The unique feature of The Stables is its location in the grounds of the Adam-style Arbigland House with historic links to American Independence and the Scottish Enlightenment. Arbigland Gardens are open to the public four afternoons a week, but residents are free to roam round the 24 acres at any time. There are walks along the beach, in one direction to Powillimount with its strange rock formations and on to Southerness with its lighthouse. In the other direction you can walk to Carsethorn.
The unique feature of The Stables is its location in the grounds of the Adam-style Arbigland House with historic links to American Independence and the Scottish Enlightenment. Arbigland Gardens are open to the public four afternoons a week, but residents are free to roam round the 24 acres at any time. Because there is sea on three sides, the Gardens’ local climate is particularly mild. Although predominantly woodland, with 200 year-old trees and an astonishing array of camellias, rhododendrons and azaleas, hidden away are a series of different garden areas, including a Japanese garden, a lake and a sunken rose garden with a pavilion built by Italian prisoners-of-war. Wildlife abounds, including deer and red squirrels, but the peace and quiet are only really broken by the chatter of birds and the occasional outburst from the resident cockerel.
The Stables is Grade B listed and was refurbished and modernised in 2019. It is a 6 bedroom, 4 bathroom, 2 kitchen unit that forms one quarter of the 17th century stable yard next to the Grade A listed Arbigland House, where the owners live.
A half-mile Broad Walk leads from The Stables past the main house down to the beach on the Solway Firth. Here you can enjoy a happy beachcomber’s feeling with the sound of the sea and call of the curlew, together with spectacular views across the Firth to the Cumbrian Hills. In addition to garden walks, for the more energetic there are walks along this beach, in one direction to Powillimount with its strange rock formations and on to Southerness with its lighthouse. In the other direction you can walk to Carsethorn and “The Steamboat”, repeatedly voted the best pub in Dumfries and Galloway.
Although many may just wish to relax in such peaceful surroundings, Arbigland is an excellent base for recreational pursuits. Southerness Links golf course is almost within walking distance and the RSPB Mersehead Reserve is just a few miles further along the coast. The Reserve is spectacular in winter and spring with thousands of geese and other over-wintering wildfowl. In summer there are delightful walks down to the beach. The RSPB staff run wildlife events throughout the year, including dawn walks, pond dipping and badger watching. Beyond Mersehead, you come to the picturesque villages of Rockcliffe and Kippford, with more coastal walks, sailing, pubs and teashops. Away from the coast, there are Forestry Commission woodland trails and cycling is well catered for, particularly with the 7 Stanes Mountain Bike Routes, the closest of these being at Dalbeattie and Mabie Woods.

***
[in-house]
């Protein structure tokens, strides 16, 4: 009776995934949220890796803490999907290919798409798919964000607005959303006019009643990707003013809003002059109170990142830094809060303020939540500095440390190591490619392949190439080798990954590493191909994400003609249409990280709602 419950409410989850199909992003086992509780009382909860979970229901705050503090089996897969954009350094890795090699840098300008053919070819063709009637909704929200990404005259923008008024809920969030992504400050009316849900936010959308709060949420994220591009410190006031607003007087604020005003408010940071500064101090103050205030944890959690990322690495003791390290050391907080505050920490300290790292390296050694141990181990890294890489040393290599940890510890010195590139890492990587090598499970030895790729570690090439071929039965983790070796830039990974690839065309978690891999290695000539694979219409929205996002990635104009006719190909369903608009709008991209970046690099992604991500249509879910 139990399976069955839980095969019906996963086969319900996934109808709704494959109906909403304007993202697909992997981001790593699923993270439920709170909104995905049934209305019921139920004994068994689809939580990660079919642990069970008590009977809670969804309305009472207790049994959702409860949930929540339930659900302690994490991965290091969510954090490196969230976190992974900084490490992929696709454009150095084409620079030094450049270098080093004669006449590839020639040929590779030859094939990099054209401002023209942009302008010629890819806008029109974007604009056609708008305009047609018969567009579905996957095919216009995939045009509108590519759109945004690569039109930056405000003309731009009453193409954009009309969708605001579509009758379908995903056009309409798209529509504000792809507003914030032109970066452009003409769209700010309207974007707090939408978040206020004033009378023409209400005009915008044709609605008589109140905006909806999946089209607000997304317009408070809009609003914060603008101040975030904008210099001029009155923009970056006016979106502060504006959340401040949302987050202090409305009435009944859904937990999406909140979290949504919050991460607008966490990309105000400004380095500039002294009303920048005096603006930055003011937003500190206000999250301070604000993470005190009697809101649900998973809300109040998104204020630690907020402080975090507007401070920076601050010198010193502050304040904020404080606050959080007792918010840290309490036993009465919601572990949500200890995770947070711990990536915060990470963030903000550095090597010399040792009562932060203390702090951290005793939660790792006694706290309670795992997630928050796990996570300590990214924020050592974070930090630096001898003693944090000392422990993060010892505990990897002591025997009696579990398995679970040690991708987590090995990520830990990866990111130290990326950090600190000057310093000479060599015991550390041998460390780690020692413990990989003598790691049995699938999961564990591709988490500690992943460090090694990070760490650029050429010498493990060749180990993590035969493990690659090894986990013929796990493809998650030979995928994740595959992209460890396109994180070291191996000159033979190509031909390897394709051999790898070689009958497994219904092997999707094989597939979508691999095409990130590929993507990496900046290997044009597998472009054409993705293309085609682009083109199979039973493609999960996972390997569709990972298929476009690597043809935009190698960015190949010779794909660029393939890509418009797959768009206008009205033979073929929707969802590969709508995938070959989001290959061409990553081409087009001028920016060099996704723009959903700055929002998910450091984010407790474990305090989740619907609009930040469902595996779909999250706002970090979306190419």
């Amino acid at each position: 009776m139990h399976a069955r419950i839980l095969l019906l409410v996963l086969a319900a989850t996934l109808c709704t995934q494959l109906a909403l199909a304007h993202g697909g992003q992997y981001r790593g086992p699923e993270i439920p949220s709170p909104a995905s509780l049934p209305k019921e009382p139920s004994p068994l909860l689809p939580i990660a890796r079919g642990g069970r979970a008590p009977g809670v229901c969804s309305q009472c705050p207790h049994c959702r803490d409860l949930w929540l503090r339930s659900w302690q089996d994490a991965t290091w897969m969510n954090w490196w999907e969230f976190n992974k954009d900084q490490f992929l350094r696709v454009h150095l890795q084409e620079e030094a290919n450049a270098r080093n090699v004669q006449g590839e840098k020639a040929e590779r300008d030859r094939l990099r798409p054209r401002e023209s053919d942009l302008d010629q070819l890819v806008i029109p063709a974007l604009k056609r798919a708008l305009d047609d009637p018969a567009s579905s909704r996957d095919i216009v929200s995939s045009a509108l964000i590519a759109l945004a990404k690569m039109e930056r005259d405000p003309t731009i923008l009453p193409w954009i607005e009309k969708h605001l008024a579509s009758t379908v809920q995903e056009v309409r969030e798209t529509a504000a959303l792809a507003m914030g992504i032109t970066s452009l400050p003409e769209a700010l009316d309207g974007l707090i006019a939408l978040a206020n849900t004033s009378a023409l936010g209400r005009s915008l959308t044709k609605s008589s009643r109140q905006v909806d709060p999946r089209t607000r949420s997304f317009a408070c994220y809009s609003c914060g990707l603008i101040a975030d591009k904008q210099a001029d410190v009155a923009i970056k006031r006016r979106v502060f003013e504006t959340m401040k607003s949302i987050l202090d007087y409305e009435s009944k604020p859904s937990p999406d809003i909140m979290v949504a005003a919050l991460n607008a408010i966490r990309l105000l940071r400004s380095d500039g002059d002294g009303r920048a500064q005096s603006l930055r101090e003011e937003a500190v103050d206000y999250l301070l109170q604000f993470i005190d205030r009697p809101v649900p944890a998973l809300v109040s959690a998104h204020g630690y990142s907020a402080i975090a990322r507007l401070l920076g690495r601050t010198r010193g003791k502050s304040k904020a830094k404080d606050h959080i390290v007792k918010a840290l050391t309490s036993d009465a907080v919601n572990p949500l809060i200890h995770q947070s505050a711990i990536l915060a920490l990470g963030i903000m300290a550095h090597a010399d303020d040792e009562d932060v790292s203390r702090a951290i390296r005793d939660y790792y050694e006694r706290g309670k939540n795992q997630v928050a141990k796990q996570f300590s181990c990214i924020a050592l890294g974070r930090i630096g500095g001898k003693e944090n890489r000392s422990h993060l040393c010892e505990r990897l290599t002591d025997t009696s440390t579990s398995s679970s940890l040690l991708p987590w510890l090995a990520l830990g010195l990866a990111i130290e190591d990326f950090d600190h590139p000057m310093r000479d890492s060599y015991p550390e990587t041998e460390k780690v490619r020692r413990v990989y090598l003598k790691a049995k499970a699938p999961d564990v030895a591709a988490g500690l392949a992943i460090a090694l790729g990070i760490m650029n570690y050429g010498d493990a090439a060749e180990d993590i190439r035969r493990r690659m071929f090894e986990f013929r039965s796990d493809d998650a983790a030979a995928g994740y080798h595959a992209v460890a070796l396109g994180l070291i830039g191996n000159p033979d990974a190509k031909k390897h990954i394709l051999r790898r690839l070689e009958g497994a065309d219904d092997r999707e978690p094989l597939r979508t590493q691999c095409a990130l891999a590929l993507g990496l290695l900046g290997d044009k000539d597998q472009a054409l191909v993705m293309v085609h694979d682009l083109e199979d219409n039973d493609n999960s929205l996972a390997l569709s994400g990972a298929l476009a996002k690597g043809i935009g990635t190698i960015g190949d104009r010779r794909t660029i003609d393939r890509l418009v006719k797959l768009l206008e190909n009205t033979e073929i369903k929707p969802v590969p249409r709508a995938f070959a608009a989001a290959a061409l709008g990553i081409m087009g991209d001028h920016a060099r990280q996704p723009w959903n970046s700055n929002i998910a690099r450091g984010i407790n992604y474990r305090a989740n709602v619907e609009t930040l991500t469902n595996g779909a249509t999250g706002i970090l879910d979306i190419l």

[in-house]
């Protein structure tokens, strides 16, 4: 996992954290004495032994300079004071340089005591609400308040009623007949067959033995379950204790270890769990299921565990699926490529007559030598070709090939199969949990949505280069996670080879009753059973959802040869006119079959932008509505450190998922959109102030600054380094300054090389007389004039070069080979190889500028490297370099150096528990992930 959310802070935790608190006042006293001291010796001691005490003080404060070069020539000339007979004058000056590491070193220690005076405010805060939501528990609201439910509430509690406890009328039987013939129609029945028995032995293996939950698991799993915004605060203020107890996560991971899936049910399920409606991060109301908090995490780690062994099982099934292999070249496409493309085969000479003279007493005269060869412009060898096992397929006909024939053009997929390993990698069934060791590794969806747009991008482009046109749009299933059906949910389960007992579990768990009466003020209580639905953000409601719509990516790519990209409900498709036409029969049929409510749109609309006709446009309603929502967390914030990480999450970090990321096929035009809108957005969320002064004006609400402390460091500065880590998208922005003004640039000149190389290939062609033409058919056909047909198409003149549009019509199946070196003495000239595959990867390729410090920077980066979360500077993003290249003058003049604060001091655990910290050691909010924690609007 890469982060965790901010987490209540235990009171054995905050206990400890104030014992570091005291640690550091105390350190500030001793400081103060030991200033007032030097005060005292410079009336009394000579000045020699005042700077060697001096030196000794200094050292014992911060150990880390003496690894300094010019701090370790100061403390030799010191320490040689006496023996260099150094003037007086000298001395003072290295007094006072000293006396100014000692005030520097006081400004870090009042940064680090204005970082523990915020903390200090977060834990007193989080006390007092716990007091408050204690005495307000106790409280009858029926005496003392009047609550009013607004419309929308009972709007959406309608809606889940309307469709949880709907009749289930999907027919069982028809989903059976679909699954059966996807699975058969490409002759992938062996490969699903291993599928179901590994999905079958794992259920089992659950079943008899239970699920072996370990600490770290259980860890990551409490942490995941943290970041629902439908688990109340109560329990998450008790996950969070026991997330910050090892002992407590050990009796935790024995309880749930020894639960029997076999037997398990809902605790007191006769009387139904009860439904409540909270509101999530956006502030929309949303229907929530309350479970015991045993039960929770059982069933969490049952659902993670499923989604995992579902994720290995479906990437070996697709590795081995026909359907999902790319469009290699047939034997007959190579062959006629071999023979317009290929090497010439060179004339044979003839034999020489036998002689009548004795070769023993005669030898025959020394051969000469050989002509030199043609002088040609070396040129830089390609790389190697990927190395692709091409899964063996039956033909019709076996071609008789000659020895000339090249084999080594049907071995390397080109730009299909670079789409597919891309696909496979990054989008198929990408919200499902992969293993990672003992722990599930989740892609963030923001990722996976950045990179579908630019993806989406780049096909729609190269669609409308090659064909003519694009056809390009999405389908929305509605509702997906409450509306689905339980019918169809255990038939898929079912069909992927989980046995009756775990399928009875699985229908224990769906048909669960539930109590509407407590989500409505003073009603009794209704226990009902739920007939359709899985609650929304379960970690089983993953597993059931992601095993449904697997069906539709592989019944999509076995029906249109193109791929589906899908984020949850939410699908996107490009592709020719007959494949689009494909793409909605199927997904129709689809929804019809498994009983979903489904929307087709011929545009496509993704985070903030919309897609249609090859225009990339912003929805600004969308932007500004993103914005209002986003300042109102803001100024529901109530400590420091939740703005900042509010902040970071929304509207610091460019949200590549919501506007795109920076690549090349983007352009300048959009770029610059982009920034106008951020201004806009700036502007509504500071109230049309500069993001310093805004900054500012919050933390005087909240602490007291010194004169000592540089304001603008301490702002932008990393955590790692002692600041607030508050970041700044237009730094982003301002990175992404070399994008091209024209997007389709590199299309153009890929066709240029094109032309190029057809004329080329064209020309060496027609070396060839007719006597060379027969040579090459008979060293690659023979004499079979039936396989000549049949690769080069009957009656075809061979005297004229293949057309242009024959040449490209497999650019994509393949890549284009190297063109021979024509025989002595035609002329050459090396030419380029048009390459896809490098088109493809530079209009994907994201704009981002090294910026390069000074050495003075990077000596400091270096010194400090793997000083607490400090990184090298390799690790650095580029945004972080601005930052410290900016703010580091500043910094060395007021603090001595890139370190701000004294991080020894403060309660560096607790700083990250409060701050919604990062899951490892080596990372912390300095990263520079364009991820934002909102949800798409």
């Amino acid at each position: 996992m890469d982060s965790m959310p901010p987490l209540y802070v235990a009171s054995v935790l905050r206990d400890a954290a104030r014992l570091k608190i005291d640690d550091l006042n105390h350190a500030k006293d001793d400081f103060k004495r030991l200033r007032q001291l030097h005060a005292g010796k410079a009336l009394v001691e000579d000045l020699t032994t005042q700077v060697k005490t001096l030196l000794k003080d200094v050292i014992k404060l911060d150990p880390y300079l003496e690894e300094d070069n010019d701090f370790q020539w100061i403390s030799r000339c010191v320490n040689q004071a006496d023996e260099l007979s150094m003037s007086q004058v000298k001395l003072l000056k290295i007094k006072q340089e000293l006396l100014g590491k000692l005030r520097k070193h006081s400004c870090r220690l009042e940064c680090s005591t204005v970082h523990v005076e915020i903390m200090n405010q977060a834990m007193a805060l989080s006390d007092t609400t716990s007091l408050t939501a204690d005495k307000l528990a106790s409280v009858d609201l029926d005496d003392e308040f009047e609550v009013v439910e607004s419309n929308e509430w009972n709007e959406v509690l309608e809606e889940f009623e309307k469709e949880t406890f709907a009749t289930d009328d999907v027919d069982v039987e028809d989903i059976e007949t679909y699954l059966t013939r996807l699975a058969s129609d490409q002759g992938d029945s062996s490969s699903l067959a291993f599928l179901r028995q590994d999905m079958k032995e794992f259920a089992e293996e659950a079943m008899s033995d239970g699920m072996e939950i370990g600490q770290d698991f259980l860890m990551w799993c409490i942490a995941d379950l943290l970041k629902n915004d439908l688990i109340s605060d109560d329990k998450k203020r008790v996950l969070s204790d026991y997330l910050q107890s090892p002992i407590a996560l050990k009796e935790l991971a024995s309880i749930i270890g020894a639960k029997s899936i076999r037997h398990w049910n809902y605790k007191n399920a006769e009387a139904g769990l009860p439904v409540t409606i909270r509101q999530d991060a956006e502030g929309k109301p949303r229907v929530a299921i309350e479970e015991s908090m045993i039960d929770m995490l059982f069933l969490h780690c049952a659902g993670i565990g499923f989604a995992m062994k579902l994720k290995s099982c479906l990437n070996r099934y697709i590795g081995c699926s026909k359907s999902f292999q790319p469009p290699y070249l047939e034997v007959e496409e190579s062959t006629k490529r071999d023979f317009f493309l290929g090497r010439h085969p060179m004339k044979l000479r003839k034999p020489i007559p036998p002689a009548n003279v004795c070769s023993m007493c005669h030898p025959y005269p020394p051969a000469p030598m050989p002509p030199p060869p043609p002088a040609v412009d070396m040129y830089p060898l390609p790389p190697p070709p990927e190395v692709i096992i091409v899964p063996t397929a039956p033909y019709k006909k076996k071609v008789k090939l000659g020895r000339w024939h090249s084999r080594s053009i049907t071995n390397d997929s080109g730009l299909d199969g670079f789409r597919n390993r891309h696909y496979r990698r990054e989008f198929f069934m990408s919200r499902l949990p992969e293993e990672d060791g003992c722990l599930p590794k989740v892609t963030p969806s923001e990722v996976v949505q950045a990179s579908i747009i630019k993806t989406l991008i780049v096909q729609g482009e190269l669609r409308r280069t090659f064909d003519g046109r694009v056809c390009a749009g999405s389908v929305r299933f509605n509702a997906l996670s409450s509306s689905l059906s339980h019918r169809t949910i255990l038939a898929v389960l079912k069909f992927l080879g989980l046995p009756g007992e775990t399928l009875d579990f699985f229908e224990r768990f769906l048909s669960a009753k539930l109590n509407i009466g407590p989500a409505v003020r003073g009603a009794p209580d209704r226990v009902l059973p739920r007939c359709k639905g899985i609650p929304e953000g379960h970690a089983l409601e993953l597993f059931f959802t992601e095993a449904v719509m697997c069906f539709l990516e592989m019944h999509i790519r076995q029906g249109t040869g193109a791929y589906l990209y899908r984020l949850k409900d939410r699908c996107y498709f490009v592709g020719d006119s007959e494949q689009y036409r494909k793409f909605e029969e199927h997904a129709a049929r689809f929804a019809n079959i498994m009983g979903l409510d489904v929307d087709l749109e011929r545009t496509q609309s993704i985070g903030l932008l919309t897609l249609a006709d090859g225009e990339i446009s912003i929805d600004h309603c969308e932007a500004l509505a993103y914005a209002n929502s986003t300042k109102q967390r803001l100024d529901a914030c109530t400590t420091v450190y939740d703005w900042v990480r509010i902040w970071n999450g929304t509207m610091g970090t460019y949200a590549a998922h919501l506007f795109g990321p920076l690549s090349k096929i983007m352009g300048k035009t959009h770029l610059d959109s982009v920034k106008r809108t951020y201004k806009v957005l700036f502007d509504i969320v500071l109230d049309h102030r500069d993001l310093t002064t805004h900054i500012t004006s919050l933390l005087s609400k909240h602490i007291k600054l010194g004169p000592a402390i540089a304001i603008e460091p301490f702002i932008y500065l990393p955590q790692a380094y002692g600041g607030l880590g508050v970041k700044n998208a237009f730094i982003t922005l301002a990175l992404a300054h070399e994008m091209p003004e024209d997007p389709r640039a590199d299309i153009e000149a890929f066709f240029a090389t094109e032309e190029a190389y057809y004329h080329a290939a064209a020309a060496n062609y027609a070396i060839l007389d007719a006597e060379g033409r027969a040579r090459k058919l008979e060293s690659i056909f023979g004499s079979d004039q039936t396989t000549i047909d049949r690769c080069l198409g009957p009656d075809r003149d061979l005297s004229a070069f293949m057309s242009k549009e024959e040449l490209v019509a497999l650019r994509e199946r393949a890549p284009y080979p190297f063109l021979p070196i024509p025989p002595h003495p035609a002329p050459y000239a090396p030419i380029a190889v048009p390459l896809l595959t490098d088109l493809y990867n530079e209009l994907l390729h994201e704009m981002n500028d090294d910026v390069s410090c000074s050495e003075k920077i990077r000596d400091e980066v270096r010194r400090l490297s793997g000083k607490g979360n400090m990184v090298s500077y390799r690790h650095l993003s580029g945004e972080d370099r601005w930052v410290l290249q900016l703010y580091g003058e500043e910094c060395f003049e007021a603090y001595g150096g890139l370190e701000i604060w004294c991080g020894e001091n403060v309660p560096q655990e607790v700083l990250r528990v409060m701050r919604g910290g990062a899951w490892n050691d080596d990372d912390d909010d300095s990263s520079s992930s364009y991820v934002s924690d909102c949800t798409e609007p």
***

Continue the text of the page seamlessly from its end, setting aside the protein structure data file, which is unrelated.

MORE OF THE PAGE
If you are more interested in history, there are numerous sites to explore, including Arbigland House itself (by prior arrangement with the owners) and the neighbouring John Paul Jones Cottage, being the birthplace of the founder of the American Navy. In New Abbey, there are the ruins of Sweetheart Abbey and one of the country’s oldest Corn Mills (both maintained by Historic Scotland). Dumfries boasts the world’s oldest Camera Obscura at its Museum. Connections with Robert Burns can be explored throughout Dumfries, at Arbigland itself (he was a close friend of the family) and at Ellisland Farm, Holywood where Burns lived and wrote for a number of years. In the opposite direction, lie Dalbeattie with two curiosities, its private Museum and Buittle Tower, then Castle Douglas with Threave Castle and Threave Gardens, and then Kirkcudbright with Broughton House, the Stewartry Museum and numerous art galleries. Beyond Kirkcudbright there are further gardens benefiting from the area’s mild local climate, including Cally Gardens and the Logan Botanic Garden.
Postcode DG2 8BQ
Short breaks are welcome throughout the year
Damage Deposit £300
Accommodation at Coachmans Cottage: Sleeping 10 in 4 bedrooms over two floors: Ground Floor: Entrance Hallway with step down to Sitting room; Sitting room with open fire; Kitchen with range cooker and currently allowing dining up to 10 with an additional breakfast bar for 4; King size bedroom with Zip & Link beds which can become a twin (please let us know your preference on booking); Shower room with toilet. First Floor: Landing; Double bedroom with 5' bed and en suite bathroom; Double bedroom; Family room with 2 Double beds or 4 singles (please let us know your preference on booking); Bathroom
Accommodation at Grooms Cottage: Sleeping 3 + 1 in 2 bedrooms over two floors: Ground Floor: Entrance Hallway; Open living area comprising sitting room with wood burning stove and single sofa bed; Kitchen and dining area; Utility room with washer/dryer. First Floor: Landing; Double bedroom; Bathroom; Single bedroom
Facilities: Central heating & electricity included * Bed linen & towels provided * Washer/drier* Large Fridge/Freezer (separate at Grooms Cottage) * Microwave * Wifi * TV * DVD Player * Open fire with initial basket of logs supplied (wood burning stove at Grooms Cottage) * Courtyard and 24 acre shared garden with lake and beach * Garden furniture * Parking * Cot and highchair available on request * 4 dogs welcome.
EXTRAS: £20 per dog/week
|£1,140 Per unit per week|
Note: Prices are a guide only and may change on a daily basis.